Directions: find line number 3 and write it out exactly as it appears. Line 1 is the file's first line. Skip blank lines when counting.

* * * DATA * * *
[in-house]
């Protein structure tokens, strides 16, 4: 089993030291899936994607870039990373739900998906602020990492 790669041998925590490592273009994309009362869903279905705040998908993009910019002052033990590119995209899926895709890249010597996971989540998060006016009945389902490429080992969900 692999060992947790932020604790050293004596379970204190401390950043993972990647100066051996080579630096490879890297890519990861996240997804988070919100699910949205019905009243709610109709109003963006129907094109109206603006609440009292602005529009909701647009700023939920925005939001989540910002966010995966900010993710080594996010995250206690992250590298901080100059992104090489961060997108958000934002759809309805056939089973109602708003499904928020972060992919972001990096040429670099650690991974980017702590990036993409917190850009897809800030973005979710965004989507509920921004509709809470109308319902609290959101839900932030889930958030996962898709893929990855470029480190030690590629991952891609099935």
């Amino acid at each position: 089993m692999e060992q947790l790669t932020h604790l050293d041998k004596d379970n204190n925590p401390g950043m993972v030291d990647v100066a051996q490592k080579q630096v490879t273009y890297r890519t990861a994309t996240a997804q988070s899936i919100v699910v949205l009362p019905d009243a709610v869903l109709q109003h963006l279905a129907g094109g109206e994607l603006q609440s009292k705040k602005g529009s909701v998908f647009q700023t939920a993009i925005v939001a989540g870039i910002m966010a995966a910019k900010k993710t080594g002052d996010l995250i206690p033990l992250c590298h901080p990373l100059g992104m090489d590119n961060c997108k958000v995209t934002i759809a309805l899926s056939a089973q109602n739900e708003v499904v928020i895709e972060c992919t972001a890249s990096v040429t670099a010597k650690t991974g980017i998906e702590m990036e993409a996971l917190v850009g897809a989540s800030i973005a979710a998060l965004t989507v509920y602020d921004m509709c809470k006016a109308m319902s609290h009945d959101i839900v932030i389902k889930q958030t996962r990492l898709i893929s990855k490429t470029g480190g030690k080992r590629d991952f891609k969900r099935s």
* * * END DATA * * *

């Amino acid at each position: 089993m692999e060992q947790l790669t932020h604790l050293d041998k004596d379970n204190n925590p401390g950043m993972v030291d990647v100066a051996q490592k080579q630096v490879t273009y890297r890519t990861a994309t996240a997804q988070s899936i919100v699910v949205l009362p019905d009243a709610v869903l109709q109003h963006l279905a129907g094109g109206e994607l603006q609440s009292k705040k602005g529009s909701v998908f647009q700023t939920a993009i925005v939001a989540g870039i910002m966010a995966a910019k900010k993710t080594g002052d996010l995250i206690p033990l992250c590298h901080p990373l100059g992104m090489d590119n961060c997108k958000v995209t934002i759809a309805l899926s056939a089973q109602n739900e708003v499904v928020i895709e972060c992919t972001a890249s990096v040429t670099a010597k650690t991974g980017i998906e702590m990036e993409a996971l917190v850009g897809a989540s800030i973005a979710a998060l965004t989507v509920y602020d921004m509709c809470k006016a109308m319902s609290h009945d959101i839900v932030i389902k889930q958030t996962r990492l898709i893929s990855k490429t470029g480190g030690k080992r590629d991952f891609k969900r099935s």